Writer: Felicity Huxley-Miners
Director: Richard Elson
Reviewer: Stephen Bates
Girl meets boy, girl Rugby-tackles boy and so begins an imperfect relationship. Felicity Huxley-Miners’ short (70 minutes), bitter-sweet new play introduces us to Ellie and Rob, a couple who we come to feel need a lot of things in life, but not each other.
The opening scenes play like an old-fashioned screwball romcom in which, say, Goldie Hawn could have been Ellie and the writer, taking on the role herself, certainly plays it that way. However, we already know that Ellie’s dramatic first entrance had been to intervene when Rob was about to jump under a train, which leads us to expect that the play will take us to much darker places.
David Shears gets Rob, the ordinary Geordie bloke who has just lost his girlfriend to his best mate, precisely right, but the chemistry between him and Huxley-Miners’ Ellie always feels completely wrong. If this is a deliberate ploy to show a dysfunctional relationship, it is very clever acting indeed. Having rescued Rob, Ellie goes several stages further than a typical Samaritan and invites him to share her bed. “Too much too soon” we think and we are right.
The needy stare in Huxley-Miners’ eyes, her frail demeanour and the desperation in her gestures make it clear that Ellie is by far the more troubled of the two. Having lured Rob into her web, she uses all her guile to keep him there, but this central section of the play is its least convincing. Rob’s inability to walk out is irritating, as are Ellie’s semi-comic attempts to keep him. We are told that Rob is close to his mother, but not his father and that Ellie is estranged from both her parents, but deeper knowledge of their past emotional lives would have helped us to understand them better and to care more for them.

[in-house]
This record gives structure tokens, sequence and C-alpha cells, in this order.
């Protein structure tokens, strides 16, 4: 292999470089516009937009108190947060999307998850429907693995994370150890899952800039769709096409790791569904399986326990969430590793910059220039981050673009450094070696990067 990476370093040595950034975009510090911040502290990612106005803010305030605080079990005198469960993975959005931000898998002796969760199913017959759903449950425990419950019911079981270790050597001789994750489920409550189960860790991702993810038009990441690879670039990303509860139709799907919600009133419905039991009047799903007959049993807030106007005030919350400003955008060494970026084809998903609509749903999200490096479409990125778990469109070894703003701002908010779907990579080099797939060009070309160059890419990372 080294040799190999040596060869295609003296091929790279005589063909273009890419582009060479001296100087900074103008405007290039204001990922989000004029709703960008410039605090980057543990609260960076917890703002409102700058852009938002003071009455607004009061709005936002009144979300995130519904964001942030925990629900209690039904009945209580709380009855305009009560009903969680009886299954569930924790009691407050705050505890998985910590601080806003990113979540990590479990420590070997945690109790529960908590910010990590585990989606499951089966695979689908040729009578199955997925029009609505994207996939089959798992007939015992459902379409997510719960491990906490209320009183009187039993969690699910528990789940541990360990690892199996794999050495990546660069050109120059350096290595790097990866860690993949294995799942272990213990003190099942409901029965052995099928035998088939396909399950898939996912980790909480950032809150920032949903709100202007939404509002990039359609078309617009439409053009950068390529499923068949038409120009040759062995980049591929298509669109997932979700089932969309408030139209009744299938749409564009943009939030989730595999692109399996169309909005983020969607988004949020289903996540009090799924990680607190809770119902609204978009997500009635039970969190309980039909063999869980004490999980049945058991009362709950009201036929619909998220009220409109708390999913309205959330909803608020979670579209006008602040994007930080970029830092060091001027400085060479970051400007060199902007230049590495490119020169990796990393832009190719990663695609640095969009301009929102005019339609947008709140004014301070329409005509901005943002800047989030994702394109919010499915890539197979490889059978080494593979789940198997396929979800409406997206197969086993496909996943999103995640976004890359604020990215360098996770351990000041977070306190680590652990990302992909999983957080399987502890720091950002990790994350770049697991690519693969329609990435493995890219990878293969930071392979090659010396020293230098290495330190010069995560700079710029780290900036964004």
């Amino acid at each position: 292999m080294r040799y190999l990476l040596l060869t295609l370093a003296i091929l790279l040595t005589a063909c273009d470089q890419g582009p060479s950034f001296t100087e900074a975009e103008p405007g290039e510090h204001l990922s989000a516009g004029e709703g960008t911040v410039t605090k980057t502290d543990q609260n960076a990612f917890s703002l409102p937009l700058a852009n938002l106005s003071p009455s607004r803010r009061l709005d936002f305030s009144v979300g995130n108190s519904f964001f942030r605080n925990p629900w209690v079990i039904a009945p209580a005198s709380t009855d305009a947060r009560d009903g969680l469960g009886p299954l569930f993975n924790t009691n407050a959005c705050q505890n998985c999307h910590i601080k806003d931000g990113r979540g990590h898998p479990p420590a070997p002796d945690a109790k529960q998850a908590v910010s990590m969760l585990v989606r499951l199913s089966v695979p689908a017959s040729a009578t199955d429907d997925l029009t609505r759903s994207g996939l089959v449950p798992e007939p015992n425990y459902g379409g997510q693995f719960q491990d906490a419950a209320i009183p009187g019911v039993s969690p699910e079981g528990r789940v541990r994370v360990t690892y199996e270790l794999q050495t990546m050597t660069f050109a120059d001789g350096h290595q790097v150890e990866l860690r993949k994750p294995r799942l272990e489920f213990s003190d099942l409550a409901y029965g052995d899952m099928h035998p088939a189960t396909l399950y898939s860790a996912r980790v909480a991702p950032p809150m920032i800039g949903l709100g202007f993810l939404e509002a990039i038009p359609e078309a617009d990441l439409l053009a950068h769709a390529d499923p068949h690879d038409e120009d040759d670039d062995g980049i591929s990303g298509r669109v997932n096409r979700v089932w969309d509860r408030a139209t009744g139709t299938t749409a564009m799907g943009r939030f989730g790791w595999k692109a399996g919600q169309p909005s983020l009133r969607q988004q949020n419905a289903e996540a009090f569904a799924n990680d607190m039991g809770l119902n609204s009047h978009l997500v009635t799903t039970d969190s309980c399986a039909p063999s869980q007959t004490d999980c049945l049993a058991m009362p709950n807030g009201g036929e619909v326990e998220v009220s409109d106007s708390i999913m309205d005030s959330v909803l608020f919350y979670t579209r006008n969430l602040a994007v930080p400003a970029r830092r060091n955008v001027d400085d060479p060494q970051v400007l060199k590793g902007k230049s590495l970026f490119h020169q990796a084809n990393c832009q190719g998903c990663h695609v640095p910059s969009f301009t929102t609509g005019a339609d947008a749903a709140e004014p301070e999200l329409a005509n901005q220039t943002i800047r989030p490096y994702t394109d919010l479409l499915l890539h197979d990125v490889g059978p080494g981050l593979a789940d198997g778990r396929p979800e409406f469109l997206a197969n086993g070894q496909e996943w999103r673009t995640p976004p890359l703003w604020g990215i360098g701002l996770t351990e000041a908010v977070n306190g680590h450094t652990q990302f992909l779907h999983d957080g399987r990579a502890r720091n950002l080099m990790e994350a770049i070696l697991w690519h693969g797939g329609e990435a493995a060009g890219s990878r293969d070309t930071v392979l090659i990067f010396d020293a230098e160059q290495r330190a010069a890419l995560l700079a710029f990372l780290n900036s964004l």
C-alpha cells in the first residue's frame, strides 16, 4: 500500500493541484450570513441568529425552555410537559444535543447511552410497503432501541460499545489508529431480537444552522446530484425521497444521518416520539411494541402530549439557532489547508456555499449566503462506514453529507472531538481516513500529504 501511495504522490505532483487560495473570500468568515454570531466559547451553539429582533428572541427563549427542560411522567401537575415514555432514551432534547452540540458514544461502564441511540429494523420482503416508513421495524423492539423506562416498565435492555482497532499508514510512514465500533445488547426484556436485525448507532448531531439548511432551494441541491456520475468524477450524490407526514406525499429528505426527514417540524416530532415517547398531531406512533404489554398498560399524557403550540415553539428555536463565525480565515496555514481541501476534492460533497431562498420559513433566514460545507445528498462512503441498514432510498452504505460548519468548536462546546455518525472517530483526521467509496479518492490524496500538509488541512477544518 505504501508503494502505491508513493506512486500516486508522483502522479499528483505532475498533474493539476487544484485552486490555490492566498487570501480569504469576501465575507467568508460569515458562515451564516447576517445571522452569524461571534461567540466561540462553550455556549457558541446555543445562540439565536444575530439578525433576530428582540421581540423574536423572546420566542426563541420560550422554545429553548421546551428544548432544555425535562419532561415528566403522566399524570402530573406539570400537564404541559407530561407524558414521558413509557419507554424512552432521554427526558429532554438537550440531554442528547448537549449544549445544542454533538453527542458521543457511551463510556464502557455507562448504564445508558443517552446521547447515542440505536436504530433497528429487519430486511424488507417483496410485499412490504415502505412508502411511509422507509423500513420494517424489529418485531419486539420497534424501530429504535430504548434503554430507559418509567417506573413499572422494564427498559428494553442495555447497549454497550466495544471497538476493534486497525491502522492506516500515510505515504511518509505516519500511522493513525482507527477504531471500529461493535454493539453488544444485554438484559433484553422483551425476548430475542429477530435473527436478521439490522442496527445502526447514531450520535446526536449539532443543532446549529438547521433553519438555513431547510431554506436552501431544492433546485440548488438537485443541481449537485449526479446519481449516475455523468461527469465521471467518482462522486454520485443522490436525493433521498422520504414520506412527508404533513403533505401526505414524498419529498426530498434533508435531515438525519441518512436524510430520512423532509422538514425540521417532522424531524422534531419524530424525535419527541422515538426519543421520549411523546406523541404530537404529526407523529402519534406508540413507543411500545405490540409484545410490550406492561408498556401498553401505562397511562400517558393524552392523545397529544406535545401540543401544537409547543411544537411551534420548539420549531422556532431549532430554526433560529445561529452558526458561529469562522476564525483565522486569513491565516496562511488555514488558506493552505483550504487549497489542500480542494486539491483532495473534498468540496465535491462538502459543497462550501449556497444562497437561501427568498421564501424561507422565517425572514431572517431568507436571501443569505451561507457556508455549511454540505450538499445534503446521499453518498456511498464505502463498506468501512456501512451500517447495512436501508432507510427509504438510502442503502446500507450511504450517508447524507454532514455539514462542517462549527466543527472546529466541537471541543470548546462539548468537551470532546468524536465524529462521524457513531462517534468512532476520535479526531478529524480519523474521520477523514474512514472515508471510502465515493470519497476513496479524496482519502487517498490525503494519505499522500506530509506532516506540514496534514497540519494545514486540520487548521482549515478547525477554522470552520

At a time when the mental health issues affecting young people, facing the intense pressures of modern life, are being brought into sharper focus, the play has much to say. Rob, coming out of a failed relationship and discontented with a job that he hates, struggles to see the point of carrying on. Ellie is told pointedly that she needs to like herself, but she persists with the misguided mission to make Rob, a man too wrapped up in his own problems, to like her instead.
Director Richard Elson’s production tunes in well to the shifting tones of the play. In the Shadow of the Mountain needs more depth and it needs more polish, but it makes a brave stab at probing the turbulence inside so many young minds today.
Runs until 2 June 2018 | Image: Contributed